Middle East


From NPR News, this is ALL THINGS CONSIDERED. I'm Lynn Neary.


And I'm Robert Siegel.

In Egypt, elections continue but results so far suggest the nation's parliament will be dominated by Islamists. The two leading Islamist blocs, the Muslim Brotherhood and the Salafists, have garnered nearly two-thirds of the votes cast. In the northern port city of Alexandria, the two groups have little in common.

And as NPR's Soraya Sarhaddi Nelson reports, they're doing their best to undermine each other.


SORAYA SARHADDI NELSON, BYLINE: The Muslim Brotherhood and Salafists do not get along in Alexandria's working-class slum of Abu Suleiman. Campaign workers for each of the groups' political parties glare at one another as they hand out fliers outside a polling station.

Zakareya Morshedy Mohammed is a volunteer for the Salafist party called al-Nour or Light.

ZAKAREYA MORSHEDY MOHAMMED: (Foreign language spoken)

NELSON: He says it's a healthy competition, given that Nour and the Brotherhood's Freedom and Justice Party each have a candidate running for one of the seats up for grabs in this run-off vote.

That's not the case for the second seat, says Samir Mamdouh, a volunteer for the Freedom and Justice Party.

SAMIR MANDOUH: (Foreign language spoken)

NELSON: He blasts his Salafist counterparts for soliciting votes for someone close to ousted President Hosni Mubarak's inner circle, who is running against the Brotherhood candidate for that seat.

The former Mubarak ally is a wealthy real estate developer named Tarek Talaat Moustafa, whose posters and banners hang side-by-side with the Salafist ones.

MANDOUH: (Foreign language spoken)

NELSON: Mamdouh adds the fact the Salafists are backing someone linked to the old regime proves they can't be trusted.

ELWANY MAHMOUD ELWANY: (Foreign language spoken)

NELSON: Nour Party volunteer Elwany Mahmoud Elwany dismisses his rivals' grousing as sour grapes. He adds that as devout Muslims, they ought to forgive each other.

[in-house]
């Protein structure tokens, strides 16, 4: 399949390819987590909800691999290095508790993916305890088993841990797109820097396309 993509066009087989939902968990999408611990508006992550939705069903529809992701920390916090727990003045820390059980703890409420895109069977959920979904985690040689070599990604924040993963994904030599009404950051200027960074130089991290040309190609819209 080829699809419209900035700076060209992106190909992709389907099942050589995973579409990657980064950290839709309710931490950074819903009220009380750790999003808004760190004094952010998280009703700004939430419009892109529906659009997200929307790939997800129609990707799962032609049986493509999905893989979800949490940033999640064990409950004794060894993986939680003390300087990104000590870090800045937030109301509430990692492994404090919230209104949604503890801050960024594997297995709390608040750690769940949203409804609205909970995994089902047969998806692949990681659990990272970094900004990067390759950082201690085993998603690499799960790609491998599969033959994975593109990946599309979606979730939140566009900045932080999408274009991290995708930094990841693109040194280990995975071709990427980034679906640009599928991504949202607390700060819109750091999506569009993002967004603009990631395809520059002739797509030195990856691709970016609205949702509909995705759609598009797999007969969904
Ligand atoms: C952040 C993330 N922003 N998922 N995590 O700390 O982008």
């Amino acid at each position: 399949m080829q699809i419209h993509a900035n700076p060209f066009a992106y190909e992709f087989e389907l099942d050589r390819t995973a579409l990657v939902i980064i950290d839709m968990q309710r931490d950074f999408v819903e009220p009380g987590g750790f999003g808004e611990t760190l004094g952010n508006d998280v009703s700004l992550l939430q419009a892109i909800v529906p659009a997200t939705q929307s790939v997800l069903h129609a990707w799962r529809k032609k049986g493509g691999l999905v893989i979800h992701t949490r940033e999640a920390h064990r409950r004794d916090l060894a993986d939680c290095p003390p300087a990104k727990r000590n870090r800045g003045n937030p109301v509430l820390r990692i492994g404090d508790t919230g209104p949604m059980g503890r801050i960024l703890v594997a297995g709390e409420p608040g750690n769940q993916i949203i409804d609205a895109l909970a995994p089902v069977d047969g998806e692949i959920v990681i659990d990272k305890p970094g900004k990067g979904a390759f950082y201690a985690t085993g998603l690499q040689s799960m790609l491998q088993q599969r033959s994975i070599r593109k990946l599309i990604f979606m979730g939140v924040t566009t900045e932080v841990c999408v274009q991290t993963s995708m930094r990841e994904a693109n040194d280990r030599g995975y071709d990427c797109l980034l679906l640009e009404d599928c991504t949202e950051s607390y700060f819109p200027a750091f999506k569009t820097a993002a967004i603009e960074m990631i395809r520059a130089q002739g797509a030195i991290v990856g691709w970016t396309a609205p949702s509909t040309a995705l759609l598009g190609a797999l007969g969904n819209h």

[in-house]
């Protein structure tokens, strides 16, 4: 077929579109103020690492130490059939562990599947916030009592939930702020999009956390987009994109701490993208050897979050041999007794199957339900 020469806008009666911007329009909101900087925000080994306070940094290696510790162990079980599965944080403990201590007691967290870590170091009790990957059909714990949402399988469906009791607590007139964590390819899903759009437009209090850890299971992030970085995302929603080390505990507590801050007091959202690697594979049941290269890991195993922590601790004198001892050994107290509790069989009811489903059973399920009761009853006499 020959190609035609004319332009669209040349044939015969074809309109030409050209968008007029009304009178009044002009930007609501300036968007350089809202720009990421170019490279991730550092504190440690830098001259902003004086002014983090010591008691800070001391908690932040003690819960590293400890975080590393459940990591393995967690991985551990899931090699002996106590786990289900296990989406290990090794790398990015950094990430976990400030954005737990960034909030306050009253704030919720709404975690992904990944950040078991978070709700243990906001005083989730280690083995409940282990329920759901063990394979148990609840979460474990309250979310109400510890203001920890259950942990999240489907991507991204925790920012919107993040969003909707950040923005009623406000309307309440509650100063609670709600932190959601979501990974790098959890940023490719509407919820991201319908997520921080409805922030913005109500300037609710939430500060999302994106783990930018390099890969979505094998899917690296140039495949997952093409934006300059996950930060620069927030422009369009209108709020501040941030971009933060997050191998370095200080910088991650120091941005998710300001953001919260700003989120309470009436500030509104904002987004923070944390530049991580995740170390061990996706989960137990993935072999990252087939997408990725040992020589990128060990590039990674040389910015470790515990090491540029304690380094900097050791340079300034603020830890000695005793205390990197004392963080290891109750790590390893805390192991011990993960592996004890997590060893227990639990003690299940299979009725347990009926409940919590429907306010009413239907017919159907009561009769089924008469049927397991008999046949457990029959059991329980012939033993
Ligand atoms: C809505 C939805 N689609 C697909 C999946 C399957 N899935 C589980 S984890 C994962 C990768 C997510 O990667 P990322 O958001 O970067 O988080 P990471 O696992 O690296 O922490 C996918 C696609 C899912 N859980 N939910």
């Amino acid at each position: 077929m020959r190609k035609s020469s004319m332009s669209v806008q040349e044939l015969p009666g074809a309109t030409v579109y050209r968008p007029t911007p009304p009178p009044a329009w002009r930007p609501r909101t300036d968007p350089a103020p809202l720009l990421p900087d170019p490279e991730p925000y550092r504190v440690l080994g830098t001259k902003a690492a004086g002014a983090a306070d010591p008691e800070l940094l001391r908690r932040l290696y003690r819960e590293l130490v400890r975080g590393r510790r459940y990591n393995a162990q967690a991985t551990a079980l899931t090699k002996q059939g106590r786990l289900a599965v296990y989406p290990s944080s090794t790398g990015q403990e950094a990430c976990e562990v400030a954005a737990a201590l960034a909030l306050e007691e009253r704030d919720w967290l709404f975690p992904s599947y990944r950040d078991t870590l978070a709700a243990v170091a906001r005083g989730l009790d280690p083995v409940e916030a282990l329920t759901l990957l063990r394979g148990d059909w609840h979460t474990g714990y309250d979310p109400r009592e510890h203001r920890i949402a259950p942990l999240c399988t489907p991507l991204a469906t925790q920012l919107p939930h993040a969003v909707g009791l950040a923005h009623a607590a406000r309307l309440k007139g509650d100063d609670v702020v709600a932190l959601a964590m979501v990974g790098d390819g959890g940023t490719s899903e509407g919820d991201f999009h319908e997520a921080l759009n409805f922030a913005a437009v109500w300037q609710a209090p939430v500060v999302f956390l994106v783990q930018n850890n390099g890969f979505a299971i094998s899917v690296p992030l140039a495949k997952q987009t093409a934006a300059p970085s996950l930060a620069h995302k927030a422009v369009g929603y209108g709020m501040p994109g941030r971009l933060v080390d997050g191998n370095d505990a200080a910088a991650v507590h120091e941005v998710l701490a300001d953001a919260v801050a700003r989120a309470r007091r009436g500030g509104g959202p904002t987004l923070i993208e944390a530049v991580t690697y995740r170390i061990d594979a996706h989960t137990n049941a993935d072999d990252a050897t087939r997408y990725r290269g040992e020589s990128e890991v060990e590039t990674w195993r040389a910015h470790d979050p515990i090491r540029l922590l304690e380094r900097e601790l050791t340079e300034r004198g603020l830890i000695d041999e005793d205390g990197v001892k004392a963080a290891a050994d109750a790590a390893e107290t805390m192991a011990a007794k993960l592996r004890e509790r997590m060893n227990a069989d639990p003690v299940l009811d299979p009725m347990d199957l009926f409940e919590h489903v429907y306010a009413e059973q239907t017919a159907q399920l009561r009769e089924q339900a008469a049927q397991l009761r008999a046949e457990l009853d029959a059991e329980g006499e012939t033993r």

That's been hard, given their devotion to Islam is about the only thing the Brotherhood and Salafists seem to agree on, here or anywhere else in Egypt. The Brotherhood, with its decades of political experience, has steered clear of talking about its long-term goal for a more religious society in favor of more pressing issues like Egypt's failing economy.

The Salafists, on the other hand, are political newcomers who follow a more hard-line, Saudi-influenced interpretation of Islam. Their political campaign has centered on imposing a harsher brand of Islamic law in Egypt, something that worries secular Egyptians and the Coptic Christian community.

Yet, grassroots support for these hardliners is strong, and they ended up finishing second to the Brotherhood in the first stage of parliamentary elections that began last week.

PROFESSOR KHALED FAHMY: The people who are surprised the most are the Muslim Brotherhood, by the victory of the Salafists. They didn't expect that they will have a Salafi opposition in parliament.

NELSON: Khaled Fahmy chairs the history department at the American University in Cairo.

FAHMY: They're both Islamists, but they have very different criteria and agendas. So much so that in the interviews I've seen on TV and elsewhere - on Facebook and social media - the Muslim Brotherhood and the Salafi candidates are at loggerheads. They are fighting each other very viciously.

NELSON: It didn't start out that way.

SOBHY SALEH: (Foreign language spoken)

NELSON: In a phone interview, Sobhy Saleh, the Brotherhood's top parliamentary candidate in Alexandria, says his party tried forming an alliance with the Salafists early on. It made sense, he says, given their common history of oppression during the Mubarak era and shared views on strengthening the role of Islam in Egyptian society.

But Saleh claims the Salafists broke off talks several months ago without explanation.

SALEH: (Foreign language spoken)

NELSON: He adds that, given growing tensions between the two sides, it's difficult to see them forming a coalition in a new parliament, either.

Soraya Sarhaddi Nelson, NPR News, Cairo.

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